Elusive mergers of black holes with neutron stars confirmed for first timePosted on June 30, 2021
UNIVERSITY PARK, Pa. — For the first time, researchers have confirmed the detection of a collision between a black hole and a neutron star. In fact, the research team, which includes scientists from Penn State, detected not one but two such events occurring just 10 days apart in January 2020. The extreme events made splashes in space that sent gravitational waves rippling across at least 900 million light-years to reach Earth. In each case, the neutron star was likely swallowed whole by its black-hole partner.
Gravitational waves are disturbances in the curvature of space-time created by massive objects in motion. During the five years since the waves were first measured, a finding that led to the 2017 Nobel Prize in Physics, researchers have identified more than 50 gravitational-wave signals from the merging of pairs of black holes and of pairs of neutron stars. Both black holes and neutron stars are the corpses of massive stars, with black holes being even more massive than neutron stars.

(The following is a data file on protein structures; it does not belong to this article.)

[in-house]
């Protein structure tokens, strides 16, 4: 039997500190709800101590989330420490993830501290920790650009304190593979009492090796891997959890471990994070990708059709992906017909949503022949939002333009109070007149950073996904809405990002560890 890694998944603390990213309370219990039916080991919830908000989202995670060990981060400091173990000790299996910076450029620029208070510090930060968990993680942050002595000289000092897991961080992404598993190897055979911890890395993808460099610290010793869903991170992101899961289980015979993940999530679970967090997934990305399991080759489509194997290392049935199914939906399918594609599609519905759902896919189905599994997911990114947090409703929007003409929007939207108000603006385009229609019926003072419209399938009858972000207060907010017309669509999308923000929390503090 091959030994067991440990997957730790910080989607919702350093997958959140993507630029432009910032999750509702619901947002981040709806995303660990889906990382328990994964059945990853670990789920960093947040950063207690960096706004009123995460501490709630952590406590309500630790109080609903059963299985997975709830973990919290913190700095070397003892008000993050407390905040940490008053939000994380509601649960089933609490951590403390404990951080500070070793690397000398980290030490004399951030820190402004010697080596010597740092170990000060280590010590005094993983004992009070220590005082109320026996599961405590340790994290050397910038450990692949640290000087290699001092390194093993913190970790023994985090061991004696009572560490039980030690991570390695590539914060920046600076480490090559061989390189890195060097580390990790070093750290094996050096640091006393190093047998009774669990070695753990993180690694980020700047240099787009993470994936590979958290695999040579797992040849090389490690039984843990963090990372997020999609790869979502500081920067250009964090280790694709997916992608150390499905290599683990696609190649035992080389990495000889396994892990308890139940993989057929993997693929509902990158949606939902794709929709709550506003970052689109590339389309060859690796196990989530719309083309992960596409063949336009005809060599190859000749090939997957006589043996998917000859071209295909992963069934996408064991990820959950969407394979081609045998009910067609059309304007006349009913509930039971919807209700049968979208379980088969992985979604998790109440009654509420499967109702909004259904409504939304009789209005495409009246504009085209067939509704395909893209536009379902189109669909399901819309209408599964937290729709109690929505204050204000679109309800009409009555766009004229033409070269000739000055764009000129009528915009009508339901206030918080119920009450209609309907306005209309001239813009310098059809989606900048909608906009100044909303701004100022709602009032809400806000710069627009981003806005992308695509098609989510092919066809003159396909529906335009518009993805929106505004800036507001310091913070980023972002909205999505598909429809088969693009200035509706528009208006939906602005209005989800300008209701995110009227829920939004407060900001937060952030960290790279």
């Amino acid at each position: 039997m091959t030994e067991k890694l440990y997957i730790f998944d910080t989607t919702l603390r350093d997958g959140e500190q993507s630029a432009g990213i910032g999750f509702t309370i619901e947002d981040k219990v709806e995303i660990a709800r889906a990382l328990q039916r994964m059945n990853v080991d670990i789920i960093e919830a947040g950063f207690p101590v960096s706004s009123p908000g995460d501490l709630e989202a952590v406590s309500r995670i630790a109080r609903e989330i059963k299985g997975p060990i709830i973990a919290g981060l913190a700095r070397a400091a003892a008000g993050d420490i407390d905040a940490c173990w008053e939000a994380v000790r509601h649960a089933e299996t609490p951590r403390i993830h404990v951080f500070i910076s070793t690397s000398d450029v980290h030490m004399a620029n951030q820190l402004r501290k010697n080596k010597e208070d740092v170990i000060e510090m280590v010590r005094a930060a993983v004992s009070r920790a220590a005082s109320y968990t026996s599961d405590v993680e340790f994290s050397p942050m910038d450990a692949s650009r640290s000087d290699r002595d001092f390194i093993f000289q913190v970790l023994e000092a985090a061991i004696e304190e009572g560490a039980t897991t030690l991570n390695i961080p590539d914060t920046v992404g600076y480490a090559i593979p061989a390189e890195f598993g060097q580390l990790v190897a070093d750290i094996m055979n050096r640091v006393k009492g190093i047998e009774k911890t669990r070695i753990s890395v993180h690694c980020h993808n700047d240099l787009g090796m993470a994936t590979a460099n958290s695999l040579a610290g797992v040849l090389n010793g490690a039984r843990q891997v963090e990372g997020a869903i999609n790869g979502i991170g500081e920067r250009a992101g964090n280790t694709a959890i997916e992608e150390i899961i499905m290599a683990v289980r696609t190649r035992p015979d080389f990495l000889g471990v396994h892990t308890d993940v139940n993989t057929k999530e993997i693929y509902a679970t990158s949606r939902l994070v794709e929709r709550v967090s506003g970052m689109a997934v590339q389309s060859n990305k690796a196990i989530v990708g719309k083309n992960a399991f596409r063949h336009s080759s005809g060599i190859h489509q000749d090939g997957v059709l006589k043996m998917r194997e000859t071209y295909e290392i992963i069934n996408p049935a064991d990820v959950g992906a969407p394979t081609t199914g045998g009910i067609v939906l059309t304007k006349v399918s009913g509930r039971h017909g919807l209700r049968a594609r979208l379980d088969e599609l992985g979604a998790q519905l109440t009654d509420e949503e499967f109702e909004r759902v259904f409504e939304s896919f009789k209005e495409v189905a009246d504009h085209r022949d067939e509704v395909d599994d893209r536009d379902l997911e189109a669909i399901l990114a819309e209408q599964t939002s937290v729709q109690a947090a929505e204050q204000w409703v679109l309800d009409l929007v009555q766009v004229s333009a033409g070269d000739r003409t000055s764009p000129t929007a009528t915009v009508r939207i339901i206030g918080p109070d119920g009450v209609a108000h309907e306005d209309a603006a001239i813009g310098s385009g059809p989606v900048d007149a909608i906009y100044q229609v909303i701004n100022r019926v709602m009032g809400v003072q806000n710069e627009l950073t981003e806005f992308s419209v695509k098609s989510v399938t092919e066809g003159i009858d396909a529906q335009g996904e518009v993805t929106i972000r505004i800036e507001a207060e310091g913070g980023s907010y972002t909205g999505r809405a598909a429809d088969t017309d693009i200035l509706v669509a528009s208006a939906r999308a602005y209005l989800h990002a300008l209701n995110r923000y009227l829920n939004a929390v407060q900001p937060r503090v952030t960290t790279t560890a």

Now, in a new study, scientists have announced the detection of gravitational waves from two rare events, each involving the collision of a black hole and a neutron star. The gravitational waves were detected by the National Science Foundation’s (NSF’s) Laser Interferometer Gravitational-Wave Observatory (LIGO) in the United States and by the Virgo detector in Italy. The KAGRA detector in Japan, joined the LIGO-Virgo network in 2020, but was not online during these detections.
“With this new discovery, not only are we filling the missing piece for the zoo of compact object binaries, but also we can now study how many of such systems exist in the universe, where they have been formed and how often they merge,” said Leo Tsukada, a postdoctoral scholar at Penn State and a LIGO team member.